company led by Jack Tramiel, the
former head of Commodore
International Ltd. 

As a result of the sale, Warner said
it expects to post a $425 million
loss for the second quarter.  

Warner sold the home-computer and
home-video segments of Atari, but
retained its coin-operated games unit
and other assets.  

Warner said Tramiel and his
associates had invested $75 million
in their new company, which acquired
warrants giving it the option to buy
1 million Warner common shares in
addition to the Atari assets
involved.  

In exchange, Warner received $240
million in various debts of Tramiel's
group. Warner also received warrants
to acquire common stock of the new
company, Warner said.  

Meanwhile, Warner said it would incur
the $425 million second-quarter loss
because of operating losses by Atari
and because Warner reduced on its
books the value of the Atari assets
being sold.  

Atari, bought by Warner in 1976 for
$27 million, made its video game
"Pac-Man" a household name as the
company led the video-game craze of
the early 1980s. It also moved
heavily into home computers.  

In 1982, Atari earned $323.3 million
on sales of $2 billion, making it one
of Warner's key profit centers.  

But then the video-game business --
scarred by bulging inventories, price
cutting and declining consumer
enthusiasm -- stalled and Atari's
fortunes skidded.  

Last year, Atari lost $538.6 million
on revenue of $1.12 billion,
resulting in a net loss for Warner
Communications of $417.8 million on
revenue of $3.43 billion.  

Tramiel turned Commodore from a
typewriter importer 25 years ago into
the nation's leading maker of home
computers. The New York-based company
is estimated to account for more than
30 percent of the home-computer
market.  

Tramiel stunned the industry last
January by abruptly resigning, saying
Commodore needed a more "professional
executive" to take it over the $1
billion sales mark.  

Atari's red ink continued in the
first quarter of this year -- its
operating loss was $34.9 million,
although Warner managed a profit of
$30.9 million.  

Tramiel also issued a statement today
saying, "Both the home-computer and
video-game marketplaces continue, in
my view, to offer great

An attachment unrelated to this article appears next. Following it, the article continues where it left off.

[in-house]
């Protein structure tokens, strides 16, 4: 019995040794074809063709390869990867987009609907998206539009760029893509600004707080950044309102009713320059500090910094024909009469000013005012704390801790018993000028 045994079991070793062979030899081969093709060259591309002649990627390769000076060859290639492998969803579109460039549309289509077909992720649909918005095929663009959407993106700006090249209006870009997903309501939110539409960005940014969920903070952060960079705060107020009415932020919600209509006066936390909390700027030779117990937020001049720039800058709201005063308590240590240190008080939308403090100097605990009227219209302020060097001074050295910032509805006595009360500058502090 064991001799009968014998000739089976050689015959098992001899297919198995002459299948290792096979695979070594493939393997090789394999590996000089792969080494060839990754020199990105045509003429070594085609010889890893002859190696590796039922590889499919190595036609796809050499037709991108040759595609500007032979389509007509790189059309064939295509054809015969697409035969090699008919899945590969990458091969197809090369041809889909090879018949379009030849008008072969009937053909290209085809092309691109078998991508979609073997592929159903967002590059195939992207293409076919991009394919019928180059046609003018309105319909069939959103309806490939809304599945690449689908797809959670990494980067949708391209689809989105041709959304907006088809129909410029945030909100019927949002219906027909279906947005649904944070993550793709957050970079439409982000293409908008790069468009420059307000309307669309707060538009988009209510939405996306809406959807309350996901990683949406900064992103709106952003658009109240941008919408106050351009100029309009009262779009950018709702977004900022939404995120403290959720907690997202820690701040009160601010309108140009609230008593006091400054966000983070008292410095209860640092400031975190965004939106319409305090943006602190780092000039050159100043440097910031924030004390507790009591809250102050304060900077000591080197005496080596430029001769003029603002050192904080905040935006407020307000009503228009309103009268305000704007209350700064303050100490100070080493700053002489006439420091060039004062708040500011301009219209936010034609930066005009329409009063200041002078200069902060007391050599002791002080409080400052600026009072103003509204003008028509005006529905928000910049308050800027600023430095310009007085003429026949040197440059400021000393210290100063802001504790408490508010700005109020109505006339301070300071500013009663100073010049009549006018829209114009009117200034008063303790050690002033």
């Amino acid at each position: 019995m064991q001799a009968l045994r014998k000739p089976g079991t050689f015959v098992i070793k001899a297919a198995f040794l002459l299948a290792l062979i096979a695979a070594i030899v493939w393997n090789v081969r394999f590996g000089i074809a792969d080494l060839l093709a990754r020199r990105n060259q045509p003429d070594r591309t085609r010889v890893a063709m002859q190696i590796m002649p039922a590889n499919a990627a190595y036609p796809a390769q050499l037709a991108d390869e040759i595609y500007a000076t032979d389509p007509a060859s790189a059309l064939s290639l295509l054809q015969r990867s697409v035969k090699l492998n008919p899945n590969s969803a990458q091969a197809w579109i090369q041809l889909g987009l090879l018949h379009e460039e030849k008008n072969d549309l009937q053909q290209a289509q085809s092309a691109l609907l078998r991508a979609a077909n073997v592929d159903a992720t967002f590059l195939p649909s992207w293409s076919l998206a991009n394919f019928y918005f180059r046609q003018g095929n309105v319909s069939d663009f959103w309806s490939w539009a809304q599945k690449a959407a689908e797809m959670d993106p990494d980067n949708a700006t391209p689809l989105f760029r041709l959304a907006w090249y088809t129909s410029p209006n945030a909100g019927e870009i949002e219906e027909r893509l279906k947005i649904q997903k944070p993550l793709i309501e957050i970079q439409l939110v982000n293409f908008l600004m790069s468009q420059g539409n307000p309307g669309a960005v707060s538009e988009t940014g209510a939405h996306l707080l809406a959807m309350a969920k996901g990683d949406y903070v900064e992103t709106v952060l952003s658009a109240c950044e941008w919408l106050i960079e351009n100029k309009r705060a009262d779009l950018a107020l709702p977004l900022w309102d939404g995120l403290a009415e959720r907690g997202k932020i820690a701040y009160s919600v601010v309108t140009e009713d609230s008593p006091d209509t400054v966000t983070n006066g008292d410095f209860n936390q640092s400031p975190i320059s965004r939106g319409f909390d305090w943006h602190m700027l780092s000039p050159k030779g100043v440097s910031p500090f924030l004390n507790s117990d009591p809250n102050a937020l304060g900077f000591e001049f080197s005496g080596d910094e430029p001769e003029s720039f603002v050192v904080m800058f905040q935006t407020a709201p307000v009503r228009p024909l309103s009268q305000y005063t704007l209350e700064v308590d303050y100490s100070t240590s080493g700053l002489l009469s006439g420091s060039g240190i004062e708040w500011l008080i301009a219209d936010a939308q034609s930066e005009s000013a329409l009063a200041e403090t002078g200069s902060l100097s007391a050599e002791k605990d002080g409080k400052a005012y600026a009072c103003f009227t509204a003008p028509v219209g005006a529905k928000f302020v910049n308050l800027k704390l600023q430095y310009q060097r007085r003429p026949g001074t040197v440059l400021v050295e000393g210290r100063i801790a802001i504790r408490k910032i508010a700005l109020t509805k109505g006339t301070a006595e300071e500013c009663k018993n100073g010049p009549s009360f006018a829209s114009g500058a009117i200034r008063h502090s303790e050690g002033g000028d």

opportunities."  
_____________________________________
Xx Zmag Library
  ...ARC Discussion...
_____________________________________
ARC-FILE.INF, created by Keith
Petersen, W8SDZ, 21-Sep-86, extracted
from UNARC.INF by Robert A. Freed.

From:     Robert A. Freed
Subject:  Technical Information for
          ARC files
Date:     June 24, 1986

Note: In the following discussion,
UNARC refers to my CP/M-80 program
for extracting files from MSDOS ARCs.
The definitions of the ARC file
format are based on MSDOS ARC512.EXE.

ARCHIVE FILE FORMAT
-------------------

Component files are stored
sequentially within an archive. Each
entry is preceded by a 29-byte
header, which contains the directory
information.  There is no wasted
space between entries.  (This is in
contrast to the centralized directory
used by Novosielski libraries.

Although random access to subfiles
within an archive can be noticeably
slower than with libraries, archives
do have the advantage of not
requiring pre-allocation of directory
space.)

Archive entries are normally
maintained in sorted name order. The
format of the 29-byte archive header
is as follows:

Byte 1:  1A Hex.
         This marks the start of an
archive header.  If this byte is not
found when expected, UNARC will scan
forward in the file (up to 64K bytes)
in an attempt to find it (followed by
a valid compression version).

         If a valid header is found
in this manner, a warning message is
issued and archive file processing
continues.  Otherwise, the file is 
assumed to be an invalid archive and
processing is aborted.  (This is 
compatible with MS-DOS ARC version
5.12).  Note that a special exception
is made at the beginning of an
archive file, to accomodate "self-
unpacking" archives (see below).

Byte 2:  Compression version, as
         follows:

         0 = end of file marker
(remaining bytes not present)